Bruce Cassidy knows he will have a treasure trove of prospects coming down Interstate 95 sometime soon.
“We can all predict what’s going to be down there,” the Providence Bruins coach said after Saturday’s developmental camp session at Ristuccia Arena. “I think it’s fair to say that this year’s crop, at least on paper, is a higher end group of players.”
Last season, Cassidy said, the AHL Bruins would routinely dress 10 to 11 first-year players.
“A lot of teaching,” Cassidy said. “We kind of changed our system to be more in line with Boston. I enjoyed that, but it took away from some on-ice success.”
This year, players like defensemen Zach Trotman and Tommy Cross, and forward Ryan Spooner, will likely all return to Providence, having each spent a short time there in 2011-12. Defenseman Torey Krug, who saw ice time in two games with Boston last season, should be there as well.
“It’s to be around a pro environment,” Cassidy said of bringing in players toward the end of the season. “How do I conduct myself, how are practices, how is preparation? Once they get on the ice, they’re hockey players, they’ve played at a high level, it’s going to be a little better.”
Add to the mix forward Jared Knight (52 points with the AHL’s London Knights) and goalie Niklas Svedberg (.912 save percentage in Sweden), and Cassidy suddenly finds himself swimming in experienced prospects.
“They know that there’s a certain amount of time you’ve got to spend there. When they get a little antsy, it’s part of your job to keep them focused,” he said.
“I think it’s good to have a chip on your shoulder in the minors. Not everyone makes it out of there, so to have that mentality is a good thing, as long as it doesn’t cross the line of selfish and negative when you do make it up.”
Other nuggets from Cassidy’s press conference:
On Spooner: “Spooner, two years in a row, has come down. Very creative, made some no-look passes that maybe some of the other players in our club just don’t have the ability to make. It’s one of his best gifts.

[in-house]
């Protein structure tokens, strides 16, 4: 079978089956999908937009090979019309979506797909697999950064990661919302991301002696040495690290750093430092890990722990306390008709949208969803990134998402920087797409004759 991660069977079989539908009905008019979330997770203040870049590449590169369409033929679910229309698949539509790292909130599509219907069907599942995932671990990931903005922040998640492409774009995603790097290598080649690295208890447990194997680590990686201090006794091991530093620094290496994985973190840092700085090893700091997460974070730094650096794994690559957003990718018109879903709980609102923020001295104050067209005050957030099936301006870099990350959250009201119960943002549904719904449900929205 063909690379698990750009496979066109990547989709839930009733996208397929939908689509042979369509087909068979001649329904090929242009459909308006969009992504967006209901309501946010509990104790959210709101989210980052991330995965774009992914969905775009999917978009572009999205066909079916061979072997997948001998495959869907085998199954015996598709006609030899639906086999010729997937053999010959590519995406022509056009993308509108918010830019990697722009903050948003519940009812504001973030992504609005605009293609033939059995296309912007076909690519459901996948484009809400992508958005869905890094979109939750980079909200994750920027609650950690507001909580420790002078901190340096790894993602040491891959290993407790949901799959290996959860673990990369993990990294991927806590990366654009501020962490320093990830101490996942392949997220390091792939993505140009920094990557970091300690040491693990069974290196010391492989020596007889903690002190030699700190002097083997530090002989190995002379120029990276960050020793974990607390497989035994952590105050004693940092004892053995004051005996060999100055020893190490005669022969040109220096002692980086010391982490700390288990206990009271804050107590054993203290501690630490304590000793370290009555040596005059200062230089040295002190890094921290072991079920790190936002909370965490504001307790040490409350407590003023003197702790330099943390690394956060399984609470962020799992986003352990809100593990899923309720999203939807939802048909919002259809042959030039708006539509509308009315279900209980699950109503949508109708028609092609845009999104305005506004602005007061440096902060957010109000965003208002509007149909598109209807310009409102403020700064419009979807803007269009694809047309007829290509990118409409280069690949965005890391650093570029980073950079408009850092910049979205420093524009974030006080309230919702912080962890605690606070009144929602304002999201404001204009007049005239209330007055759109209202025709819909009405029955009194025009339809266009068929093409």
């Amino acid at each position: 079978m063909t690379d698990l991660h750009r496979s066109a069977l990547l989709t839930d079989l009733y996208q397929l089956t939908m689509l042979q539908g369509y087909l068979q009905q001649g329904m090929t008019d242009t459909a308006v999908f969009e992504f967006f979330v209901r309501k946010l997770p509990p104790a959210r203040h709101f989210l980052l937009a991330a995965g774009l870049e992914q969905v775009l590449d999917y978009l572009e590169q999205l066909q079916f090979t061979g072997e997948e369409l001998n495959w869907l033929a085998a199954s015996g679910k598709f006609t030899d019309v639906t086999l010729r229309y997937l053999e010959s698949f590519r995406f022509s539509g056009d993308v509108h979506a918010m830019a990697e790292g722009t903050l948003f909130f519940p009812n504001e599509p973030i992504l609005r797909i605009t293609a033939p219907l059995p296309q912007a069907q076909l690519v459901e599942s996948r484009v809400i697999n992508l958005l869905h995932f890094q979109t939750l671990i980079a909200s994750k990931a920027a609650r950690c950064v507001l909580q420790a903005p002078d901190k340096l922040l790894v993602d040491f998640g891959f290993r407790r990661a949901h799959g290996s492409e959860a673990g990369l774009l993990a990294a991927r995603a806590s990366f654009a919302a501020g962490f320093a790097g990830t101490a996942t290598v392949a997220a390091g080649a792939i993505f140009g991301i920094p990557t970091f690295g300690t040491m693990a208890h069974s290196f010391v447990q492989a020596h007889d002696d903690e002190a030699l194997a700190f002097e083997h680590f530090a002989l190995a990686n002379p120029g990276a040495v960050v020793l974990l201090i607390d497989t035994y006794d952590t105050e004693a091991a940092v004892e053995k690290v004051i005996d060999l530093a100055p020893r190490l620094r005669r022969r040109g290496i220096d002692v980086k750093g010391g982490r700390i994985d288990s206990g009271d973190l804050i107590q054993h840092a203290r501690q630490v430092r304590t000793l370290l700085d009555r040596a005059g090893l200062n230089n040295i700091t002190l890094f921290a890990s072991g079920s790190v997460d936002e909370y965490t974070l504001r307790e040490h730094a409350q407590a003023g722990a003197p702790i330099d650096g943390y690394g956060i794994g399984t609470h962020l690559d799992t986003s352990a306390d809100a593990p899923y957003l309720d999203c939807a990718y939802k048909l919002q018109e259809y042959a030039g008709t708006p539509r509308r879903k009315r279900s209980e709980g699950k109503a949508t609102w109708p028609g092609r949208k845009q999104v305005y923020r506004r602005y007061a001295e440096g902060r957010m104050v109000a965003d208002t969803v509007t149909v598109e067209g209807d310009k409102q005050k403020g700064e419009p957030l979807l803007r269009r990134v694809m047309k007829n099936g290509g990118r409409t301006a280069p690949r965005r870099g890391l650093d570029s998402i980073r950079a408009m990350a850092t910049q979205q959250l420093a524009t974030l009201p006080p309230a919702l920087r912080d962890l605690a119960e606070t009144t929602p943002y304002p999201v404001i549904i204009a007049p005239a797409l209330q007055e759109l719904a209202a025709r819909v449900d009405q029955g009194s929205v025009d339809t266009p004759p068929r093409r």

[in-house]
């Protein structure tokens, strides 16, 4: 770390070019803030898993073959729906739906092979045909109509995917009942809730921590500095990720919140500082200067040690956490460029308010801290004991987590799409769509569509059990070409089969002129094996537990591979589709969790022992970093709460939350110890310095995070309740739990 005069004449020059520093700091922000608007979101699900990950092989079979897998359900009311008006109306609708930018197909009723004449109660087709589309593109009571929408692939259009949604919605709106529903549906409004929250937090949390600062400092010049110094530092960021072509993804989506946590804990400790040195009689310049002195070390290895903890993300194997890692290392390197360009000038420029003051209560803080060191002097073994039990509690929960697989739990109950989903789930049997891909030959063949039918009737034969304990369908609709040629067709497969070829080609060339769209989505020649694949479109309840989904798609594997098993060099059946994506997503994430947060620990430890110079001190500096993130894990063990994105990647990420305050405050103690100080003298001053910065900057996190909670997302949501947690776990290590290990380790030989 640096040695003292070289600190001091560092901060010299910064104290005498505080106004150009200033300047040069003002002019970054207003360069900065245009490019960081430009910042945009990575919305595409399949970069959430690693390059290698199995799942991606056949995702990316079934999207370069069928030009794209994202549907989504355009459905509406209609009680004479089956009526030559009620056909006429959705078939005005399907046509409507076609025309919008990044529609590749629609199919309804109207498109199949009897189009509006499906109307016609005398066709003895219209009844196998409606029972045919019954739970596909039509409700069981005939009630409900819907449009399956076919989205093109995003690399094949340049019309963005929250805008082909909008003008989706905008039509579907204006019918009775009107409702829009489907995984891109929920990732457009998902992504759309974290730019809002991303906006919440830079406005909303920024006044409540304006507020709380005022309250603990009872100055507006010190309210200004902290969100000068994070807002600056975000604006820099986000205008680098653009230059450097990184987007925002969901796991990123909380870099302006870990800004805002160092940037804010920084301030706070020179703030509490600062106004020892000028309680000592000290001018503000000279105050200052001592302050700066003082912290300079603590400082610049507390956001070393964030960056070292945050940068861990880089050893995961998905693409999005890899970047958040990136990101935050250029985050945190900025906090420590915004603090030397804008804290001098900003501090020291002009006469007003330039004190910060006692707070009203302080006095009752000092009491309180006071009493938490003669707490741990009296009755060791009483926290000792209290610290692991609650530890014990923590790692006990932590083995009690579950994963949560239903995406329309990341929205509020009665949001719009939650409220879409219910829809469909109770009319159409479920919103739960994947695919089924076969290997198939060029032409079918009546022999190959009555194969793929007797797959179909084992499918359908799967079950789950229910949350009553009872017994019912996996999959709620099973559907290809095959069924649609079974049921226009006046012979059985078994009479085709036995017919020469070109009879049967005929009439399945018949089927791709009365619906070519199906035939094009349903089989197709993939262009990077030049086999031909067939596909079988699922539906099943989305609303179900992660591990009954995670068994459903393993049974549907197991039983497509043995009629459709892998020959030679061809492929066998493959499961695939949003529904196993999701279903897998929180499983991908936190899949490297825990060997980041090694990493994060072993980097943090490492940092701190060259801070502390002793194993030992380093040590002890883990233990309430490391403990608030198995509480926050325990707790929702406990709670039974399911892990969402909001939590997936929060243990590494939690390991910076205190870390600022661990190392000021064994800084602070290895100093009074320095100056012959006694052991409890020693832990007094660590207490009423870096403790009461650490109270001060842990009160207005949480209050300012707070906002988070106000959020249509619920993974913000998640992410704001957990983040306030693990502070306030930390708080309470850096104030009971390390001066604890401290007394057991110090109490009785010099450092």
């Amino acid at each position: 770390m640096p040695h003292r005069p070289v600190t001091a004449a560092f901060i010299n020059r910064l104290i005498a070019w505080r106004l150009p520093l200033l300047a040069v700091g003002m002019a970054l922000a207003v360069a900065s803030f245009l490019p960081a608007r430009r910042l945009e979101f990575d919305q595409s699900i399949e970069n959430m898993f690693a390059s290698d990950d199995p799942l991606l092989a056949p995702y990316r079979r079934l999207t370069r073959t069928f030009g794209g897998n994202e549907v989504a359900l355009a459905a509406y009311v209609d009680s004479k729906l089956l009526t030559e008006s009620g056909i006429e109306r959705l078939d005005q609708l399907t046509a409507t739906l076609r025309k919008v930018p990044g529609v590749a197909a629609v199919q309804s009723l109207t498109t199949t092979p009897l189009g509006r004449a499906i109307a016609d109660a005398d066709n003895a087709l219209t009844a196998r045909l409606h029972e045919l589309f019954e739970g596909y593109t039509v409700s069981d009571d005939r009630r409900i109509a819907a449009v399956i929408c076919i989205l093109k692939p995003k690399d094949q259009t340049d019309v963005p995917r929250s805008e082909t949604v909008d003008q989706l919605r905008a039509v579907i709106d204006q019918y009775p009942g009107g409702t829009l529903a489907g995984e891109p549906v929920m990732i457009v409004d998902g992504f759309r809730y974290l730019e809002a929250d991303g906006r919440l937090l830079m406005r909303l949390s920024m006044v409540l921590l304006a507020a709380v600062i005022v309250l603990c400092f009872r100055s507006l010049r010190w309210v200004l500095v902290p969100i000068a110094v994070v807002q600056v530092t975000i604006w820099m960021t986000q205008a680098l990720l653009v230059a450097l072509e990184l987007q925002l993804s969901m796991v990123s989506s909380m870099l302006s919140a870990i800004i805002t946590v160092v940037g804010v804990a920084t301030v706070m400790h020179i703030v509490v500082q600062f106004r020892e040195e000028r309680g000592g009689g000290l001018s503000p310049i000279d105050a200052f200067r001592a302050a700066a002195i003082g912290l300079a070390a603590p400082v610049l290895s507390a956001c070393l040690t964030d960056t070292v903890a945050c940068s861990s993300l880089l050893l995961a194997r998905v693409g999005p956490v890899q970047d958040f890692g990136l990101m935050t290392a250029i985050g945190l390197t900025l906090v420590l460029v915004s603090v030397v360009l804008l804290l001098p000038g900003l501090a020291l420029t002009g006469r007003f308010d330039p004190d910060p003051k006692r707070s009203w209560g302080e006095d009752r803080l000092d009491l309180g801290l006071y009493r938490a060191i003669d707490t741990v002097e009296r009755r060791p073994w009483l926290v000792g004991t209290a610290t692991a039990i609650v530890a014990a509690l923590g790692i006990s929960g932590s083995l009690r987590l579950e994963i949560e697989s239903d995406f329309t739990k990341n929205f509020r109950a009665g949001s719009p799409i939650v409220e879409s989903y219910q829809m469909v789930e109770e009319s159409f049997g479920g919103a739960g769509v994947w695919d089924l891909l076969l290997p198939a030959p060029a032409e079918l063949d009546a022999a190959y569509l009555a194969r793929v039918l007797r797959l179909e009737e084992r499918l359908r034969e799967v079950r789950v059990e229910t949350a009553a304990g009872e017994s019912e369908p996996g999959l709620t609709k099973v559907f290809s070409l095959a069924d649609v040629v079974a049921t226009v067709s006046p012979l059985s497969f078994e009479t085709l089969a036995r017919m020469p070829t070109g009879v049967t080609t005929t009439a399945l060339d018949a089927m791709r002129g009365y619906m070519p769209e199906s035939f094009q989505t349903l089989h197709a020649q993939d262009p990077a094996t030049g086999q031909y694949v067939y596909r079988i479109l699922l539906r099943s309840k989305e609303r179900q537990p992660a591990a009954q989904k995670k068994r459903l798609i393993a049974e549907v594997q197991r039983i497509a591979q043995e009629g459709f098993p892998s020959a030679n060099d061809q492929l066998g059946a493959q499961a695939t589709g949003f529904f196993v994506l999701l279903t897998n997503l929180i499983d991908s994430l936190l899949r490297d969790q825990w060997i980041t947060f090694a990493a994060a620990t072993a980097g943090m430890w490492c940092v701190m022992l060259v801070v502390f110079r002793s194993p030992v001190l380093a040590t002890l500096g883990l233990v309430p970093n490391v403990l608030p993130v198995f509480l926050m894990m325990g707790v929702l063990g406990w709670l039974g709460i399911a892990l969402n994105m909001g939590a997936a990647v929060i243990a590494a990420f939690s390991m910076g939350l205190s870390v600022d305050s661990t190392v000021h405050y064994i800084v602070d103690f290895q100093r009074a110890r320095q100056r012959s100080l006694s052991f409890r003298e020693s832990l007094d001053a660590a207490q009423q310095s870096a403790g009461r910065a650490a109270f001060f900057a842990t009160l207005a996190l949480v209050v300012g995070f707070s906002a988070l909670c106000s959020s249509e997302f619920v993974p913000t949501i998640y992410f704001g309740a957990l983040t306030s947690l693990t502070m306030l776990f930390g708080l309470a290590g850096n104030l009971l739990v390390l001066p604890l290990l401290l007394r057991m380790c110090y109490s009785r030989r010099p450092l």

“The difference I noticed from last spring and the previous one was his attention to detail away from the puck. He’s starting to become more of a student of the game. A year older, he wants to know, positionally, where to be, have a good stick, the things he’s going to need to do when the offense dries up in spurts. Shoots the puck better than he did the year before.
“You see him now, when he walked through the door two years ago, he looked like a 14-year-old kid. Now at least he’s got a little peach fuzz on his face, starting to look a little like a man now.”
On Cross: “He was coming down for two games, we knew that, he knew that. His first game, he was a little tentative. The second game, we had a chat after, a very short window, 48 hours is what he was going to be there.
“We talked about what he needed to do to be more of an impact player. That second game he was crisp with the puck, snapping passes, physical when he needed to be in terms of one-on-one confrontations, when they’re there he was aggressive with them.
“Night and day between the two games. But such a small sample size that it’s hard to say which one you’re going to see more of. But we need more of the second game. I think Tommy will bring that.
“He’s a very mature guy, he’s a winner, and he’s going to figure it out.”
On developing a winning environment in Providence: “You develop a lot better in a winning environment. That’s what we’re trying to do. Last year, we won more than we lost, but not enough to make the playoffs, and I think playoffs are important for young kids to feel the atmosphere of that. That’s ultimately our goal as a team, but again it can’t come at the expense of developing players.
“The more winners you have in the locker room, the more winning you’ll do at the end of the day if they have the talent to match. It becomes a culture, which you’re going to accept. Providence for years was a winning environment, the last few years not as much, so we’re trying to get that back.
“Like I said, these kids need to play in order to learn, and sometimes you learn by failing, so you have to balance that.
“The young kids we had last year, until the roster takes shape, you hope that the growing pains you went through, that they’re better players for it, and a better younger crop coming up will help you coming out of the gate.”
On forward Justin Florek: He’s already skating better than he did at the end of the year, so he’s obviously done some work on his legs. That’s a noticeable difference for me.